Item #2308 [Letter of Protection]
Official Swedish Letter Of Protection For A Hungarian Holocaust Endangered Jew

[Letter of Protection]

On official paper with the printed header of the Royal Swedish Legation, with the oval ink stamp of the Legation, dated in Budapest, October 22, 1944. Size: 210 × 295 mm. Text and stamp clean, folded twice, two tiny closed tears at edges. 1 page, typed, in Hungarian.

An exceedingly rare life-saving document, a Letter of Protection of the Swedish Legation, issued for a Hungarian Jew during the Holocaust.

Rare original official Letter of Protection, issued in Budapest, dated October 22, 1944, with the ink stamp of the Royal Swedish Legation, stating in Hungarian that — according to the agreement between the Swedish diplomat Raoul Wallenberg and the Hungarian Minister of Foreign Affairs Gábor Kemény on October 21 — Pál Aschner, and his family, as an employee of the Swedish Embassy, are exempted from wearing the yellow badge, serving in labor service, residing in “yellow-star houses” designated for Jews, and observing the curfew otherwise applied to the Hungarian Jewry. Pál Aschner (1908–1998) was a Hungarian sportsman, ice-hockey player, and representative of the Hungarian Davis Cup team. He was the son of the wealthy Lipót Aschner (1872–1952), the MD of Tungsram Co., one of the world's greatest light bulb and radio tubes factory in the 1930s. Both survived the Holocaust. On October 15, 1944, the radical anti-Semite Nyilaskeresztes Párt (Arrow Cross Party) came into power in Hungary, led by Ferenc Szálasi. With the new politics, the exemptions from the anti-Jewish laws granted by the previous government were strictly overruled, the formerly issued protective letters and passes were virtually neglected, and the new race-based restrictions were broadened and more generalized.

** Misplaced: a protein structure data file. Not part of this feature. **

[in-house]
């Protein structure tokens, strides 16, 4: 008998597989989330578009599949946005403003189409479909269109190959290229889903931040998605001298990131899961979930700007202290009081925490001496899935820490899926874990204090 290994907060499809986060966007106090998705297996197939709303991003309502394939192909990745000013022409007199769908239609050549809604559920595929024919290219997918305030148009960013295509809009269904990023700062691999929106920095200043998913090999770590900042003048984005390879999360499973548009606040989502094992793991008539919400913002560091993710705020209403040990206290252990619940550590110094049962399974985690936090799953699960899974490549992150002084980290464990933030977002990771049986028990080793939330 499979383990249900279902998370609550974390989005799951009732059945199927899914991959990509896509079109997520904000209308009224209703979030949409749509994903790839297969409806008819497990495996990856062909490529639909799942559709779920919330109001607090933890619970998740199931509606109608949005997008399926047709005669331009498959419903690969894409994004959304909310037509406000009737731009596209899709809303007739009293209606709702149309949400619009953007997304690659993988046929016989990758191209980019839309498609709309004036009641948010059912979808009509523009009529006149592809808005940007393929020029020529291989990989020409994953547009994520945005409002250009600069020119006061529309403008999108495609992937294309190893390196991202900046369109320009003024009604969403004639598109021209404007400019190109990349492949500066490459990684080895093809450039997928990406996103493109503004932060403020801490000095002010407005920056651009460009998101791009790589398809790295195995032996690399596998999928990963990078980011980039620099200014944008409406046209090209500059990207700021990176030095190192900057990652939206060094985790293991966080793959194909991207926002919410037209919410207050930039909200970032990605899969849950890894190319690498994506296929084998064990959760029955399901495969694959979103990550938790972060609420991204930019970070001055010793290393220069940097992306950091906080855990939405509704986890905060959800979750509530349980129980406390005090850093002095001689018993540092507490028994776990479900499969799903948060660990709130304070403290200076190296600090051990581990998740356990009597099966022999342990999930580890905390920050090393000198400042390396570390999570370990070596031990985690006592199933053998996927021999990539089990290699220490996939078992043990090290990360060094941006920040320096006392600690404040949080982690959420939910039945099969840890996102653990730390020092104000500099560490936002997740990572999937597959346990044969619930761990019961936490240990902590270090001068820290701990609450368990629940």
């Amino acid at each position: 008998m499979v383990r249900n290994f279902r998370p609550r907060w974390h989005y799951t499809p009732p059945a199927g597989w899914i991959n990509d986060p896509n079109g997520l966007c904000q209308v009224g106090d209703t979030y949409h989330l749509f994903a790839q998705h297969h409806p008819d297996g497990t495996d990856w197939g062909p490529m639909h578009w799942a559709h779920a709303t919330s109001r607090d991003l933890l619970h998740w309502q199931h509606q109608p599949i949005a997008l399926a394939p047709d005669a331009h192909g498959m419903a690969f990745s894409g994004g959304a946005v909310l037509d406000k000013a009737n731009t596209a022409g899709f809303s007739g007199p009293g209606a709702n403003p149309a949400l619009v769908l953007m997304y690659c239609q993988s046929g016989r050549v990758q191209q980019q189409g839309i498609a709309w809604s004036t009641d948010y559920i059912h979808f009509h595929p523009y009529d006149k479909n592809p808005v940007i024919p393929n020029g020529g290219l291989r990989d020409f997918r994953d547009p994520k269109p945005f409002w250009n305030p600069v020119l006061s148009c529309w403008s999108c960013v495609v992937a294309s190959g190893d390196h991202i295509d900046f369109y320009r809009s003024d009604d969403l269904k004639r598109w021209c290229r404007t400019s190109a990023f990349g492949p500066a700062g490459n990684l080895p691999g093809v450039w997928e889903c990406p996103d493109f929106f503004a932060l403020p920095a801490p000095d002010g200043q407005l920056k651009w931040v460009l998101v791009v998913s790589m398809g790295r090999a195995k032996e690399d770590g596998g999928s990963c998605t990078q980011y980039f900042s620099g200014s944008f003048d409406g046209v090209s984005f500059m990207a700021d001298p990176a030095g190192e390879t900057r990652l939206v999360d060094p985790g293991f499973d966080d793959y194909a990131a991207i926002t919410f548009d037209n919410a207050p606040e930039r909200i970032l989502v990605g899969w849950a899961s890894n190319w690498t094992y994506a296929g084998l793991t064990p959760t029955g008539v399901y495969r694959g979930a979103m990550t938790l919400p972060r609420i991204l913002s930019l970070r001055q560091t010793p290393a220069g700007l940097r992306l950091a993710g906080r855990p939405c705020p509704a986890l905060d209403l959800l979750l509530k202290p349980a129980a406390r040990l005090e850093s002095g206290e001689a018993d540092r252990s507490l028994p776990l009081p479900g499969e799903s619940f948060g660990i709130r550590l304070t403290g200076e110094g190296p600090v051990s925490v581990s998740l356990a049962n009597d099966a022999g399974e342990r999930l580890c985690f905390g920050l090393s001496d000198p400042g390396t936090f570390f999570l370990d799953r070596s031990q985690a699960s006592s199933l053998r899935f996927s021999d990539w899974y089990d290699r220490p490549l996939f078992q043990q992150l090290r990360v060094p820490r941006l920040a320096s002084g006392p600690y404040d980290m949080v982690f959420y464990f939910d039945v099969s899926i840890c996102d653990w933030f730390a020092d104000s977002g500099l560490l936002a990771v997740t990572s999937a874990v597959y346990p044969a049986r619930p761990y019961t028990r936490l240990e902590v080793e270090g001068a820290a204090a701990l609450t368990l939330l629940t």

To protect the Jews and their families working for the Legation (giving work for them — at least on paper — was also part of the rescue efforts), the Swedish diplomat Raoul Wallenberg initiated a meeting with the new Minister of Foreign Affairs Gábor Kemény on October 21 to persuaded him granting the above-mentioned exemptions. Wallenberg was successful and by this agreement, he saved the lives of those families working for the Embassy, gave hope for many others, and weakened the Arrow Cross Party’s aim of the Hungarian Endlösung, the total elimination of the Hungarian Jewry.

During the short period of the Arrow Cross-ruling, between October 1944 and February 1945, 8–10,000 of the remaining Jews of Budapest were killed by death squads, and approximately 50,000 were deported, many on foot in death marches. After the War, Ferenc Szálasi and Gábor Kemény together with many other Arrow Cross Party leaders were convicted as war criminals and they were executed in March 1946.

Price: €5,000.00

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